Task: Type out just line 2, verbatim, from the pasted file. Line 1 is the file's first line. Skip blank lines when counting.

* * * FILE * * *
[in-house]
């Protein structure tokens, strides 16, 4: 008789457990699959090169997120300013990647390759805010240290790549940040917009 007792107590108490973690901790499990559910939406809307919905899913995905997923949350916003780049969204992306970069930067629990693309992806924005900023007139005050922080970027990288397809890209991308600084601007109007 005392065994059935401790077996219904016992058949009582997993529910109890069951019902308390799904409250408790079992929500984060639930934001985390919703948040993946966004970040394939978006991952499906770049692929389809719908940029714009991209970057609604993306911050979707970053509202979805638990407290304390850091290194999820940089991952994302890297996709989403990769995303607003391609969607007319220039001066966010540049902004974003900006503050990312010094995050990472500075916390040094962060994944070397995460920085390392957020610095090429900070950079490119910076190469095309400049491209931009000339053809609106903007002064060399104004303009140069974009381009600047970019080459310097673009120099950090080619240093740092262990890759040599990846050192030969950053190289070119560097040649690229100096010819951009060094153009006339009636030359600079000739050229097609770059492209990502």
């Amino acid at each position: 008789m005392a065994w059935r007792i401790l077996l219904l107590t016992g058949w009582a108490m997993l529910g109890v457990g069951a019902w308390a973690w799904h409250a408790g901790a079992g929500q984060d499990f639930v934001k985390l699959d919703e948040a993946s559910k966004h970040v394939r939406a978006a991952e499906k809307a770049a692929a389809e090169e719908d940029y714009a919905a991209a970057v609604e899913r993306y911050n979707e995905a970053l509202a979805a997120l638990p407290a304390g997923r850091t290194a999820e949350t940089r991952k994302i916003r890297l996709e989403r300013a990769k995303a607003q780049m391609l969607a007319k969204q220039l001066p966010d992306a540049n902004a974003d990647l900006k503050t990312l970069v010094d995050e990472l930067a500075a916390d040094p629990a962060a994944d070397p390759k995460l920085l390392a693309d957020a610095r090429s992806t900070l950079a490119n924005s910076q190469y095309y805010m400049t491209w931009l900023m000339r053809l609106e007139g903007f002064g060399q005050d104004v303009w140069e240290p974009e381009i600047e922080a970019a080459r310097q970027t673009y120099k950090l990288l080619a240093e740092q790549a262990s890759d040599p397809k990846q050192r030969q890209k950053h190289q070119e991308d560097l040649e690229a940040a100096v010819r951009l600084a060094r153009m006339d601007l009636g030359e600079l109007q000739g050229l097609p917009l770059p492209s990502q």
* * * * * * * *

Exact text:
């Protein structure tokens, strides 16, 4: 008789457990699959090169997120300013990647390759805010240290790549940040917009 007792107590108490973690901790499990559910939406809307919905899913995905997923949350916003780049969204992306970069930067629990693309992806924005900023007139005050922080970027990288397809890209991308600084601007109007 005392065994059935401790077996219904016992058949009582997993529910109890069951019902308390799904409250408790079992929500984060639930934001985390919703948040993946966004970040394939978006991952499906770049692929389809719908940029714009991209970057609604993306911050979707970053509202979805638990407290304390850091290194999820940089991952994302890297996709989403990769995303607003391609969607007319220039001066966010540049902004974003900006503050990312010094995050990472500075916390040094962060994944070397995460920085390392957020610095090429900070950079490119910076190469095309400049491209931009000339053809609106903007002064060399104004303009140069974009381009600047970019080459310097673009120099950090080619240093740092262990890759040599990846050192030969950053190289070119560097040649690229100096010819951009060094153009006339009636030359600079000739050229097609770059492209990502």